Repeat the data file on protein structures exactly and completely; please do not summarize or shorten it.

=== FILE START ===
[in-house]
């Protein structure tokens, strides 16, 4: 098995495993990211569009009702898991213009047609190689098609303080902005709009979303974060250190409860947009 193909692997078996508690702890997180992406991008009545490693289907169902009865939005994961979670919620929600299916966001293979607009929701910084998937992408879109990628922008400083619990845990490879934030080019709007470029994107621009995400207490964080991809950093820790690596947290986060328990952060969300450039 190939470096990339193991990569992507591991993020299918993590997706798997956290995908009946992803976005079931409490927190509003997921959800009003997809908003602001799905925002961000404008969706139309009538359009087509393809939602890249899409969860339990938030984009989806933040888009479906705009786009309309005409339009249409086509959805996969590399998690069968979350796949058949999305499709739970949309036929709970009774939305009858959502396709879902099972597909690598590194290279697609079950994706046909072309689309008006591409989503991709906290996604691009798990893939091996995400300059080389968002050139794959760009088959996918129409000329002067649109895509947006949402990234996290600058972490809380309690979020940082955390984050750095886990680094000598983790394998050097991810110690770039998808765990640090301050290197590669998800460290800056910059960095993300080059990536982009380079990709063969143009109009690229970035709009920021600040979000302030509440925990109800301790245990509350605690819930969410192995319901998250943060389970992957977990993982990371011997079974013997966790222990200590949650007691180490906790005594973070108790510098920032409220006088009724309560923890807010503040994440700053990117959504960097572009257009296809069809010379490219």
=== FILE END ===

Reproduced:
[in-house]
């Protein structure tokens, strides 16, 4: 098995495993990211569009009702898991213009047609190689098609303080902005709009979303974060250190409860947009 193909692997078996508690702890997180992406991008009545490693289907169902009865939005994961979670919620929600299916966001293979607009929701910084998937992408879109990628922008400083619990845990490879934030080019709007470029994107621009995400207490964080991809950093820790690596947290986060328990952060969300450039 190939470096990339193991990569992507591991993020299918993590997706798997956290995908009946992803976005079931409490927190509003997921959800009003997809908003602001799905925002961000404008969706139309009538359009087509393809939602890249899409969860339990938030984009989806933040888009479906705009786009309309005409339009249409086509959805996969590399998690069968979350796949058949999305499709739970949309036929709970009774939305009858959502396709879902099972597909690598590194290279697609079950994706046909072309689309008006591409989503991709906290996604691009798990893939091996995400300059080389968002050139794959760009088959996918129409000329002067649109895509947006949402990234996290600058972490809380309690979020940082955390984050750095886990680094000598983790394998050097991810110690770039998808765990640090301050290197590669998800460290800056910059960095993300080059990536982009380079990709063969143009109009690229970035709009920021600040979000302030509440925990109800301790245990509350605690819930969410192995319901998250943060389970992957977990993982990371011997079974013997966790222990200590949650007691180490906790005594973070108790510098920032409220006088009724309560923890807010503040994440700053990117959504960097572009257009296809069809010379490219």